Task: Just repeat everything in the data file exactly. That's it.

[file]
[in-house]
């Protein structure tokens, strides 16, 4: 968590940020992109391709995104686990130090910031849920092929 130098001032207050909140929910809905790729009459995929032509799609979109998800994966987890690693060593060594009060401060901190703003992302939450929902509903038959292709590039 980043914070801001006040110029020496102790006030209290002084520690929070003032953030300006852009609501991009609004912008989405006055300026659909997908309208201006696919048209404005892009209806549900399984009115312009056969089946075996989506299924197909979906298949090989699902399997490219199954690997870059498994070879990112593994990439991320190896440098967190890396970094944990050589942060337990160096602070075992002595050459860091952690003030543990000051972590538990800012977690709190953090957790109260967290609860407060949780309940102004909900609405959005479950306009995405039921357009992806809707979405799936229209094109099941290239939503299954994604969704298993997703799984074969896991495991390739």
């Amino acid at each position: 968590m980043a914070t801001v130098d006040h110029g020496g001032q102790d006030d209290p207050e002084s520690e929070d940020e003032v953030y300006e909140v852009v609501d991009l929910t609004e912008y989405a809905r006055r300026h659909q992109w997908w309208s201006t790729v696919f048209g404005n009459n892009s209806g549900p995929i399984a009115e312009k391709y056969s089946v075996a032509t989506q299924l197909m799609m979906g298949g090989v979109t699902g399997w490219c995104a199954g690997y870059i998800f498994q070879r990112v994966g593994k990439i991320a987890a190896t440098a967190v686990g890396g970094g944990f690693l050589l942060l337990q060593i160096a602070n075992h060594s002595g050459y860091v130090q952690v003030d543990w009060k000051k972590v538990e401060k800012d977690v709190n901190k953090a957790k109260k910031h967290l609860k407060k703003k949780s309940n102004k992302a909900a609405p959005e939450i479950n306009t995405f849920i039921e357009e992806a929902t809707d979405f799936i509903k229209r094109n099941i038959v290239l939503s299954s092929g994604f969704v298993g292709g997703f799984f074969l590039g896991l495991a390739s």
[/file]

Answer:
[in-house]
């Protein structure tokens, strides 16, 4: 968590940020992109391709995104686990130090910031849920092929 130098001032207050909140929910809905790729009459995929032509799609979109998800994966987890690693060593060594009060401060901190703003992302939450929902509903038959292709590039 980043914070801001006040110029020496102790006030209290002084520690929070003032953030300006852009609501991009609004912008989405006055300026659909997908309208201006696919048209404005892009209806549900399984009115312009056969089946075996989506299924197909979906298949090989699902399997490219199954690997870059498994070879990112593994990439991320190896440098967190890396970094944990050589942060337990160096602070075992002595050459860091952690003030543990000051972590538990800012977690709190953090957790109260967290609860407060949780309940102004909900609405959005479950306009995405039921357009992806809707979405799936229209094109099941290239939503299954994604969704298993997703799984074969896991495991390739």
């Amino acid at each position: 968590m980043a914070t801001v130098d006040h110029g020496g001032q102790d006030d209290p207050e002084s520690e929070d940020e003032v953030y300006e909140v852009v609501d991009l929910t609004e912008y989405a809905r006055r300026h659909q992109w997908w309208s201006t790729v696919f048209g404005n009459n892009s209806g549900p995929i399984a009115e312009k391709y056969s089946v075996a032509t989506q299924l197909m799609m979906g298949g090989v979109t699902g399997w490219c995104a199954g690997y870059i998800f498994q070879r990112v994966g593994k990439i991320a987890a190896t440098a967190v686990g890396g970094g944990f690693l050589l942060l337990q060593i160096a602070n075992h060594s002595g050459y860091v130090q952690v003030d543990w009060k000051k972590v538990e401060k800012d977690v709190n901190k953090a957790k109260k910031h967290l609860k407060k703003k949780s309940n102004k992302a909900a609405p959005e939450i479950n306009t995405f849920i039921e357009e992806a929902t809707d979405f799936i509903k229209r094109n099941i038959v290239l939503s299954s092929g994604f969704v298993g292709g997703f799984f074969l590039g896991l495991a390739s």